Artists are transforming a Toronto neighbourhood with colourful works of art
A Toronto neighbourhood is now filled with a little more love after 20 artists painted murals — including one very special mailbox mini-mural — across south Etobicoke on Thanksgiving weekend.
Over the long weekend 25 murals went up on garage doors, mailboxes and other surfaces and long-time resident Sharon Hamilton was one of the recipients.
The painting on her mailbox was personal for Hamilton.
"I don't know how to write this post without tears in my eyes," Hamilton posted after the mural was complete.
She asked artist Julia Prajza to add a Monarch butterfly in memory of her sister to a flower design planned for the mailbox. Hamilton’s garage door doesn’t face the roadway so the mailbox was chosen.
Because the murals were free and planned in a very short time-frame, the design was mostly left up to the artists, Prajza said. However, the artists didn’t mind adding personal touches and Prajza was happy to add the butterfly.
"Giving her that joy was really meaningful in this project that I didn’t expect to happen," said Prajza.
Hamilton’s only sister died in 2017 at the age of 50 from a rare form of breast cancer.
"This is breast cancer awareness month which makes this even more special for me," Hamilton wrote.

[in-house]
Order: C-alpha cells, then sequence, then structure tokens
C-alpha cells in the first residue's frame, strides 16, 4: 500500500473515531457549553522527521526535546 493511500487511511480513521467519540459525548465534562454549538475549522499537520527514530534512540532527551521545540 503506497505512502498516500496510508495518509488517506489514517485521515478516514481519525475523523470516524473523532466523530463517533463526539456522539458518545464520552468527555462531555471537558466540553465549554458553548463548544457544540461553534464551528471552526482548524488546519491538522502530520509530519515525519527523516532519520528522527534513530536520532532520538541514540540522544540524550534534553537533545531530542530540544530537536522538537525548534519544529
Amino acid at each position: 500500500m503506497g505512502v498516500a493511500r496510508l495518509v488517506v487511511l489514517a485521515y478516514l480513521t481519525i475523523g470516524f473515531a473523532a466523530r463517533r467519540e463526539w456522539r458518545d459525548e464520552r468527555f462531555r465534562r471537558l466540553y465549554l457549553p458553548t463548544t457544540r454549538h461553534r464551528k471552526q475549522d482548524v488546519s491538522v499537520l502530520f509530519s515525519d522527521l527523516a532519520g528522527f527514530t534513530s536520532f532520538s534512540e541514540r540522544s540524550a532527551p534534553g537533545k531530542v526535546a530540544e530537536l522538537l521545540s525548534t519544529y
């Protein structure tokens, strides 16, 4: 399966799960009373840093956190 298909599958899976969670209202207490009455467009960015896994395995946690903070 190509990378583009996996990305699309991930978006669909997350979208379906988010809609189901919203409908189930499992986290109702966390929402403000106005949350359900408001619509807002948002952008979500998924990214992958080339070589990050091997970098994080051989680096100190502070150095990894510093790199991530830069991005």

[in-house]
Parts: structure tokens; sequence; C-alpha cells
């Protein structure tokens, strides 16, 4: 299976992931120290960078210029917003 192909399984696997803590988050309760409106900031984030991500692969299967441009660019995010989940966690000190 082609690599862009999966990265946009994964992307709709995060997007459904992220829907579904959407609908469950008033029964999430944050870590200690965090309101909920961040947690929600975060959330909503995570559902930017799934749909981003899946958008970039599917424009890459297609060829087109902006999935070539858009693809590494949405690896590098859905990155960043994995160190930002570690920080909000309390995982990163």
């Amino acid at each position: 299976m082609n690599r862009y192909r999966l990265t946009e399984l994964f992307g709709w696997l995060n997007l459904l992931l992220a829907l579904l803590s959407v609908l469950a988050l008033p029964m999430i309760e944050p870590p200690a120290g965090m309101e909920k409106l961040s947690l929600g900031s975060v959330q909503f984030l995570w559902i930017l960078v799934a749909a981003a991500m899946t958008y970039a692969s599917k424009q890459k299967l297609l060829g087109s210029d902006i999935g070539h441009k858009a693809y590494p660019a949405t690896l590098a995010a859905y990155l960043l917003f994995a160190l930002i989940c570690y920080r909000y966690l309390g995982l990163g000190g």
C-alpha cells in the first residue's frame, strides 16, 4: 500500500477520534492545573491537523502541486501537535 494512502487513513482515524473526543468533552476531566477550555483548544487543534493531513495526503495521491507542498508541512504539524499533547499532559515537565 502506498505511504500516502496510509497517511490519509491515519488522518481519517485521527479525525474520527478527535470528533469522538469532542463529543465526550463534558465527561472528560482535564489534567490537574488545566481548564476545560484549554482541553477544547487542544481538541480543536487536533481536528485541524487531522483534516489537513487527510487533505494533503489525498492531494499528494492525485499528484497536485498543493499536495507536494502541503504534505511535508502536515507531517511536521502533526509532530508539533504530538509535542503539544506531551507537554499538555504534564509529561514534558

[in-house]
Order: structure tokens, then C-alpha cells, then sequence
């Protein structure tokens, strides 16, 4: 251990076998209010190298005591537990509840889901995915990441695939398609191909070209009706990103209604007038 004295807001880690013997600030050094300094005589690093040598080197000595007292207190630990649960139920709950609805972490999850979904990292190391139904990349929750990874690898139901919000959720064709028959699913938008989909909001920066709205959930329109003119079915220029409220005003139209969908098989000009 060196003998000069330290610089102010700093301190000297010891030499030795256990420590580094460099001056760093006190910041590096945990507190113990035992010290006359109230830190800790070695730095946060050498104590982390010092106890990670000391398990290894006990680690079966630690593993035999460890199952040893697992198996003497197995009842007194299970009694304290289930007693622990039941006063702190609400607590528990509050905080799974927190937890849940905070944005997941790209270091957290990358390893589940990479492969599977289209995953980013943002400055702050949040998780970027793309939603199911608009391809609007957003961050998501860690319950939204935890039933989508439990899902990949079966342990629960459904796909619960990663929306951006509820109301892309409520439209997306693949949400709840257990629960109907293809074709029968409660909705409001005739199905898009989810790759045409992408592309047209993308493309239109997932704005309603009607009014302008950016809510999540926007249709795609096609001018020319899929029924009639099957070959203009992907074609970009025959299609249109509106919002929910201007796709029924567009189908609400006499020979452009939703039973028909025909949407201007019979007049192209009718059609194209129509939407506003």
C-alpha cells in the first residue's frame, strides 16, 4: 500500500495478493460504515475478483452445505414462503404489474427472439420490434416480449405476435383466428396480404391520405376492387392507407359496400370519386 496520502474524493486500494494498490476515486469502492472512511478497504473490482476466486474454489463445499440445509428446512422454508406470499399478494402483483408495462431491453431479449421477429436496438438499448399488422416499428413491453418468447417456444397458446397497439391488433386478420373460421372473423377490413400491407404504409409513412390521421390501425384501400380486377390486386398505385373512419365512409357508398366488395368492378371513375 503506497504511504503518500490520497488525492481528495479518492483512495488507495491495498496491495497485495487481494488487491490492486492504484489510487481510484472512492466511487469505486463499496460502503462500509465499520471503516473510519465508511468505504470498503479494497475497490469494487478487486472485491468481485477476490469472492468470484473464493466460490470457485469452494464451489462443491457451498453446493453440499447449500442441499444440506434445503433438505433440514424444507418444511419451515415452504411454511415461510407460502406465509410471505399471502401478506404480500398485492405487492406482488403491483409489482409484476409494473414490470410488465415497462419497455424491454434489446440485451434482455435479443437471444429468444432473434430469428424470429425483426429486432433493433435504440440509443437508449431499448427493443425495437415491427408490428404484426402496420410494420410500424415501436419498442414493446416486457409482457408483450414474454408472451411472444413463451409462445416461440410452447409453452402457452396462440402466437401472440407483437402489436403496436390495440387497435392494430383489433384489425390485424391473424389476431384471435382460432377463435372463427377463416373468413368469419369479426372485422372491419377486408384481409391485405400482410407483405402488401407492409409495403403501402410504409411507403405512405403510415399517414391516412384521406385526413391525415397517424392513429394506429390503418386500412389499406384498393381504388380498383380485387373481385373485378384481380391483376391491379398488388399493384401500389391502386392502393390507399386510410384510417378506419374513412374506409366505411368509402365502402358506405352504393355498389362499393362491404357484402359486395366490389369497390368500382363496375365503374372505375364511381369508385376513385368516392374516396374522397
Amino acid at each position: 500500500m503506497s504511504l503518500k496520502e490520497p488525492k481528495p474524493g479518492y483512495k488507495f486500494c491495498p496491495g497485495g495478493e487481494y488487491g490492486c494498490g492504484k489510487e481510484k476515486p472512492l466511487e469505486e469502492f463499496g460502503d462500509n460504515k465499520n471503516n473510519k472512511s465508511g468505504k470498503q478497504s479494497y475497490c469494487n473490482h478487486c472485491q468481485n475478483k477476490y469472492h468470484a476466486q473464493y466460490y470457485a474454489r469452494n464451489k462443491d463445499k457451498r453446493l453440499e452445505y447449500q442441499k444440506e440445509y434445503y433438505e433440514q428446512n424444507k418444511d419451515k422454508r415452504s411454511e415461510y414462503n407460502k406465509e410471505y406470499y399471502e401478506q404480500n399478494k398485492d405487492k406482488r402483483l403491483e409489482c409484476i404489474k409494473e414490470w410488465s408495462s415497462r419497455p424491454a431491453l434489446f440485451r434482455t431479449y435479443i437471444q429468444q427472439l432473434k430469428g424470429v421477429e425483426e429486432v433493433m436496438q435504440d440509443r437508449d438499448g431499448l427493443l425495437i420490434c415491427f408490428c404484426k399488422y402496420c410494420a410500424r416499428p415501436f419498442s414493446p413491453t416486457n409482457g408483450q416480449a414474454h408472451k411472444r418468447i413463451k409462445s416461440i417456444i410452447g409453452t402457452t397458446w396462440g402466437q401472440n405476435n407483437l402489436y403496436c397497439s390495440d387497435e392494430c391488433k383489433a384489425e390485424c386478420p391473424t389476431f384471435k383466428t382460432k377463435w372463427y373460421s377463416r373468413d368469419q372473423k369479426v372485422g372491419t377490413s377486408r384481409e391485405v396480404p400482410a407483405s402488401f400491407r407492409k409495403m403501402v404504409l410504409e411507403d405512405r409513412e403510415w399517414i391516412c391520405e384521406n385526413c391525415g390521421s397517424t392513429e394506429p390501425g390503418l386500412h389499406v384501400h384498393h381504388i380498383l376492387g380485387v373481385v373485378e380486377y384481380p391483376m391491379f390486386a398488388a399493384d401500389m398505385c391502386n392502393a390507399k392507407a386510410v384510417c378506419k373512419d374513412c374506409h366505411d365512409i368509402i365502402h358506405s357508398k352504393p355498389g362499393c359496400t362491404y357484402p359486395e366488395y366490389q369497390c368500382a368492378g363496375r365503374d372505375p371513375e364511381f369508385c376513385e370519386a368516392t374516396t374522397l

As a retired registered nurse, Hamilton cared for her sister when she was dying.
"On Thanksgiving weekend I finally have a permanent memorial to my sister that I can look at every day," Hamilton told blogTO.
She asked for a butterfly because her sister’s two teenage daughters decided their mother would come back as a butterfly. Also, a butterfly landed on Hamilton’s new dog shortly after her sister died. Her sister had encouraged her to get a dog.
"The very first day I brought him (the dog) home, one of the butterflies came down and landed right near him and I thought well that’s my sister saying 'see,'" Hamilton said.
Hamilton wanted to support the project and even promoted it on her signboard outside her home.
"I love my neighbourhood and I love the diversity that we have here and I love the way people can express themselves," Hamilton said. "If it is adding colour and vibrancy to our neighbourhood — especially in the winter when it is so drab and dark and cold — why not support something like that."
Initially, the mural painting was slated for the first weekend in October but the project got too big as dozens of residents requested murals for their homes, Prajza told blogTO.
"There was just such a big response," Prajza said.
Prajza heard about the story through the one founders of Neighbourhood Love TO. The project was founded by artists Bareket Kezwer, Julii McMillan and Natalie Very B. Bochenska. Prajza was interested in helping out from the beginning and came on later as an organizer.
"I was one of the artists that said, 'let's go and paint murals in south Etobicoke' not thinking it would actually happen," she said.
In the end, they had more murals than they could handle and had to turn some people away, she said.
There is now a map showing the locations of most of the murals in Etobicoke.
Prajza hopes to continue Neighbourhood Love to other neighbourhoods or even other cities.
"We are kind of thinking bigger," she said.
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